- Fractures. Breaking any one of the 27 bones in your hands can be painful and debilitating. Lots of recovery time is needed for hand fractures, and some require surgery and physical therapy to restore health and range of motion. Most hand fractures are caused by falls and crushing accidents.
- Dislocations. The movement of bones in the hand from their normal position is known as a dislocation. Dislocation requires immediate attention from a doctor and often occurs from falls, jams, or machinery accidents.
- Burns. The most likely victims of burns or electrical burn incidents are factory workers, industrial workers, and construction workers. Most burns occur when workers are not wearing the right hand protection. Surgery and physical therapy may be required for severe burns.
- Amputations and detachments. Amputation of the thumb, a finger, or entire hand is the most serious type of hand injury. Those working industrial jobs with heavy machinery are more at risk. Amputations require immediate medical help and may also permanently affect a worker’s ability to continue his or her career.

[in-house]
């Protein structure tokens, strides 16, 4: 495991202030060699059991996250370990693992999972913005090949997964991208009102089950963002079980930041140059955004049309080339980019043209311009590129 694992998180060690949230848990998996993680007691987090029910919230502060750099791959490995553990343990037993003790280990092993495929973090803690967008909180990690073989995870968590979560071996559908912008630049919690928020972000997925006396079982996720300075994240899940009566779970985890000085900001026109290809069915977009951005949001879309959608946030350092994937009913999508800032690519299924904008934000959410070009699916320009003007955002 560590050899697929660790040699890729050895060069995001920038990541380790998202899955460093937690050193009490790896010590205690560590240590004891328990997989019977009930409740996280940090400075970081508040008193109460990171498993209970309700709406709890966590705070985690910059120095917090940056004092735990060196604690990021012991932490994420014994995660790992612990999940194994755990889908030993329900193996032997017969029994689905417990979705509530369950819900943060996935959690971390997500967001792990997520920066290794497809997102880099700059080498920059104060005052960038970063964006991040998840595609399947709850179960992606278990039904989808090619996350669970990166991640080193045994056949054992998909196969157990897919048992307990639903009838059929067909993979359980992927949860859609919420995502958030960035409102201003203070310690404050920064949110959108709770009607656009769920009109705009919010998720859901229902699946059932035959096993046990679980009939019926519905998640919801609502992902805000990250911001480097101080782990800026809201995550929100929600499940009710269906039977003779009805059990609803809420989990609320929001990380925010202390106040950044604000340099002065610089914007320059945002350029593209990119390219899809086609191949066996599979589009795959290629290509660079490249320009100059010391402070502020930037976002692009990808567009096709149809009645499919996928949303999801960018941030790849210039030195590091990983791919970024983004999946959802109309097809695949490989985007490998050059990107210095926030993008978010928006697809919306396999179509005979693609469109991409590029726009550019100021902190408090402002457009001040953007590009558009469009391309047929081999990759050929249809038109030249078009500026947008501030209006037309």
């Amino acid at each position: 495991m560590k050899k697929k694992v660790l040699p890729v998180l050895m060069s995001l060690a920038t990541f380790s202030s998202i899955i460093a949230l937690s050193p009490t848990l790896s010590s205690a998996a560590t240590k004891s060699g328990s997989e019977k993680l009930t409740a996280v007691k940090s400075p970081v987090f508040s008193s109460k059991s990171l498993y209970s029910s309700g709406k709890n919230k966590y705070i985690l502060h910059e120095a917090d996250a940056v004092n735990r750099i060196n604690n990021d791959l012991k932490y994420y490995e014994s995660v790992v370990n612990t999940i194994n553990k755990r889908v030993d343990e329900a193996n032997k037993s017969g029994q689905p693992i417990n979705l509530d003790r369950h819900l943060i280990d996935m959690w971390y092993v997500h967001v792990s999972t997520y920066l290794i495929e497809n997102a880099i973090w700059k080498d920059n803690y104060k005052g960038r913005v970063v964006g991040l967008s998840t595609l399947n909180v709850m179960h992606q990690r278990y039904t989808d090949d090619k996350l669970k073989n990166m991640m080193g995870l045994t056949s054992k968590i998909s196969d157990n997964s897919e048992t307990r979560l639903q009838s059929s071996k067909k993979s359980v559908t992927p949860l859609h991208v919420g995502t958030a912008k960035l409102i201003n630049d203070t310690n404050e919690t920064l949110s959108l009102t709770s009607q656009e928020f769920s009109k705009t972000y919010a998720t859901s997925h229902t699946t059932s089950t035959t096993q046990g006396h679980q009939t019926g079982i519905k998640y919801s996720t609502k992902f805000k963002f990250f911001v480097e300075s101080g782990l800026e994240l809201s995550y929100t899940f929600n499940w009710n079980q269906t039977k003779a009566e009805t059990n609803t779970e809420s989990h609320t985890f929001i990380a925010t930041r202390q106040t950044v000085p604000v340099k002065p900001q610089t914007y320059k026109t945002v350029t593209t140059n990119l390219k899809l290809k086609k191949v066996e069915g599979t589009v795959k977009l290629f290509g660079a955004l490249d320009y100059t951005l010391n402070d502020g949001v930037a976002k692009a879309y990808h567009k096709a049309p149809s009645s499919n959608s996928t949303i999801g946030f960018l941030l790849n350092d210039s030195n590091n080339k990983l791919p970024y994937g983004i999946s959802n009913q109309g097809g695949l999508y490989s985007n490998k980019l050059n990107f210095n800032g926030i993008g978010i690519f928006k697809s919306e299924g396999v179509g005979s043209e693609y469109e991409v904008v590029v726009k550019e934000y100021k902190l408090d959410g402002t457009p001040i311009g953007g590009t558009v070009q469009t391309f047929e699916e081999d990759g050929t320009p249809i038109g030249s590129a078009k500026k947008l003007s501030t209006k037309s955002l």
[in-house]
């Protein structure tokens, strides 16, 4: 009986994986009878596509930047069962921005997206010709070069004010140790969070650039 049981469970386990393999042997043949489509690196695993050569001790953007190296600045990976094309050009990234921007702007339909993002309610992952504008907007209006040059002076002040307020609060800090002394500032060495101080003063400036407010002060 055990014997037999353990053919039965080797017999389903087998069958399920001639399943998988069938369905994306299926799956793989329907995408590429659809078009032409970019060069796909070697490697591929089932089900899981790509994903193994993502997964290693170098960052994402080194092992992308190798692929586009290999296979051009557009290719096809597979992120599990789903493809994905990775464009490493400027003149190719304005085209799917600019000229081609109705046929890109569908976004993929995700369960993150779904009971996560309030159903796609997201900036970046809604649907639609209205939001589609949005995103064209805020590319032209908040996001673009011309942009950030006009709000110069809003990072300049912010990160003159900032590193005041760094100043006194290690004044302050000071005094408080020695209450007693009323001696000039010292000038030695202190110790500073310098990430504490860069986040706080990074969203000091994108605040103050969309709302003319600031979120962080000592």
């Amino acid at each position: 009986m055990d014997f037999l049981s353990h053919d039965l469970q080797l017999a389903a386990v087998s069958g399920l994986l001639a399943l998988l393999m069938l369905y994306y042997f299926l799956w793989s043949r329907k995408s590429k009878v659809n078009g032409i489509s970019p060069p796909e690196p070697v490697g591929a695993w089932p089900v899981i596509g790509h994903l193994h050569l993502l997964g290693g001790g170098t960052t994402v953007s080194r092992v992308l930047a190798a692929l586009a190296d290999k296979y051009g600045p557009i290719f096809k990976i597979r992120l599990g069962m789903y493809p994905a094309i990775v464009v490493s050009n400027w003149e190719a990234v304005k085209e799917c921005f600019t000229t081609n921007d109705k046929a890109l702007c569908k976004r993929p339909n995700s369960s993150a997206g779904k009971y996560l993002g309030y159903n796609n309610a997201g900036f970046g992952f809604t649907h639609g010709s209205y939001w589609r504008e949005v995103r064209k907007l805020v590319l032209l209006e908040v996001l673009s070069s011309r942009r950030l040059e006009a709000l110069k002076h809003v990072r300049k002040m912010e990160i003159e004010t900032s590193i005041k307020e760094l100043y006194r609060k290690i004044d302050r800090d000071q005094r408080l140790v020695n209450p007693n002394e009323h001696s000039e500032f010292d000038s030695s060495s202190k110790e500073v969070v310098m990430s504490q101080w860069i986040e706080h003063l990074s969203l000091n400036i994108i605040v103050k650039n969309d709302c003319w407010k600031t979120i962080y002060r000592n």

Repetitive Motion Hand and Wrist Problems
Hundreds of thousands of workers suffer from chronic, repetitive motion injuries that affect their hands and wrists each year. These occur over time as opposed to during an isolated incident, but are still serious conditions that demand medical attention and preventative measures. Three of the most common repetitive stress health conditions are:
- Carpal tunnel syndrome. The most common repetitive motion and overuse injury to the hand, carpal tunnel syndrome occurs when the median nerve in hand becomes irritated, inflamed, and compressed. It causes numbness, weakness and tingling, and is most common in middle-aged women. It can be treated with pain management, rest, steroids, and surgery.
- Tendonitis. The inflammation of the tissue that connects muscle to bone is known as tendonitis. Those injured by tendonitis can experience debilitating pain and have difficulty completing tasks at work when it affects their hands and wrists. Pain medication, splints and braces, and physical therapy are used to treat tendonitis of the wrist.
- De Quervain’s disease. While doctors don’t completely know the cause of this disease that affects the thumb side of the wrist, repetitive movements make the condition worse. Medication and physical therapy are used to treat this condition.
Recognizing and getting treatment for these issues as early as possible can help help prevent further damage and long-term issues. Understanding your injury will help avoid re-injury upon returning to work.
All occupations are at risk for hand, wrist and finger injuries. Here are the three most common ways to sustain them: